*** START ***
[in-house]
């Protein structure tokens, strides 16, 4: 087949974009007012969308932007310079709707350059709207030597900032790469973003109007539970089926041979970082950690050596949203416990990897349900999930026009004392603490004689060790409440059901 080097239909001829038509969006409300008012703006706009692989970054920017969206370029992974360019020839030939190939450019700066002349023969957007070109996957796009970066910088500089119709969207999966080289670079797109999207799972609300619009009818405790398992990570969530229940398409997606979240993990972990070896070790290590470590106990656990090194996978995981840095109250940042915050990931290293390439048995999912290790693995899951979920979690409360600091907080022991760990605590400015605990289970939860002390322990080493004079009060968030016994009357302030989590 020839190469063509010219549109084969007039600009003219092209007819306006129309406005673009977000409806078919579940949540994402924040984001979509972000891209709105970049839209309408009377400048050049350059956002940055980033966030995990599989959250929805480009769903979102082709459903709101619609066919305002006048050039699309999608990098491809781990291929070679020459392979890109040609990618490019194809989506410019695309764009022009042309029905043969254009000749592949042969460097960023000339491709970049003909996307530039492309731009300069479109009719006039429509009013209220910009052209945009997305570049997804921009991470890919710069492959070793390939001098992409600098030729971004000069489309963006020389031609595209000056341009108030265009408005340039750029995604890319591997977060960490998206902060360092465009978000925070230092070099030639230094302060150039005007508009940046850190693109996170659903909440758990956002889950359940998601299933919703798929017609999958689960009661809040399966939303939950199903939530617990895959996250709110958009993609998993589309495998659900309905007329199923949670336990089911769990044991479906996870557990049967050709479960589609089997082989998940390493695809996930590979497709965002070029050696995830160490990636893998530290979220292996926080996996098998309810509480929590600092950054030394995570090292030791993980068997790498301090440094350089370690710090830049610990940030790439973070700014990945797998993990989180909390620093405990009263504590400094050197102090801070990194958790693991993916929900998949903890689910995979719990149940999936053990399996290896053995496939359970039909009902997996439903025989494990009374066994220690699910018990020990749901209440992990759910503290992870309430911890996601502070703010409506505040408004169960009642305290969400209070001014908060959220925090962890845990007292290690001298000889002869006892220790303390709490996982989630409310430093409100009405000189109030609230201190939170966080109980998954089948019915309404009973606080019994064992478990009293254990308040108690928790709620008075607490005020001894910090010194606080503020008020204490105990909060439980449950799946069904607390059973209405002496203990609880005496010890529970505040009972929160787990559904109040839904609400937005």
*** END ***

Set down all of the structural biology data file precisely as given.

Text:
[in-house]
């Protein structure tokens, strides 16, 4: 087949974009007012969308932007310079709707350059709207030597900032790469973003109007539970089926041979970082950690050596949203416990990897349900999930026009004392603490004689060790409440059901 080097239909001829038509969006409300008012703006706009692989970054920017969206370029992974360019020839030939190939450019700066002349023969957007070109996957796009970066910088500089119709969207999966080289670079797109999207799972609300619009009818405790398992990570969530229940398409997606979240993990972990070896070790290590470590106990656990090194996978995981840095109250940042915050990931290293390439048995999912290790693995899951979920979690409360600091907080022991760990605590400015605990289970939860002390322990080493004079009060968030016994009357302030989590 020839190469063509010219549109084969007039600009003219092209007819306006129309406005673009977000409806078919579940949540994402924040984001979509972000891209709105970049839209309408009377400048050049350059956002940055980033966030995990599989959250929805480009769903979102082709459903709101619609066919305002006048050039699309999608990098491809781990291929070679020459392979890109040609990618490019194809989506410019695309764009022009042309029905043969254009000749592949042969460097960023000339491709970049003909996307530039492309731009300069479109009719006039429509009013209220910009052209945009997305570049997804921009991470890919710069492959070793390939001098992409600098030729971004000069489309963006020389031609595209000056341009108030265009408005340039750029995604890319591997977060960490998206902060360092465009978000925070230092070099030639230094302060150039005007508009940046850190693109996170659903909440758990956002889950359940998601299933919703798929017609999958689960009661809040399966939303939950199903939530617990895959996250709110958009993609998993589309495998659900309905007329199923949670336990089911769990044991479906996870557990049967050709479960589609089997082989998940390493695809996930590979497709965002070029050696995830160490990636893998530290979220292996926080996996098998309810509480929590600092950054030394995570090292030791993980068997790498301090440094350089370690710090830049610990940030790439973070700014990945797998993990989180909390620093405990009263504590400094050197102090801070990194958790693991993916929900998949903890689910995979719990149940999936053990399996290896053995496939359970039909009902997996439903025989494990009374066994220690699910018990020990749901209440992990759910503290992870309430911890996601502070703010409506505040408004169960009642305290969400209070001014908060959220925090962890845990007292290690001298000889002869006892220790303390709490996982989630409310430093409100009405000189109030609230201190939170966080109980998954089948019915309404009973606080019994064992478990009293254990308040108690928790709620008075607490005020001894910090010194606080503020008020204490105990909060439980449950799946069904607390059973209405002496203990609880005496010890529970505040009972929160787990559904109040839904609400937005």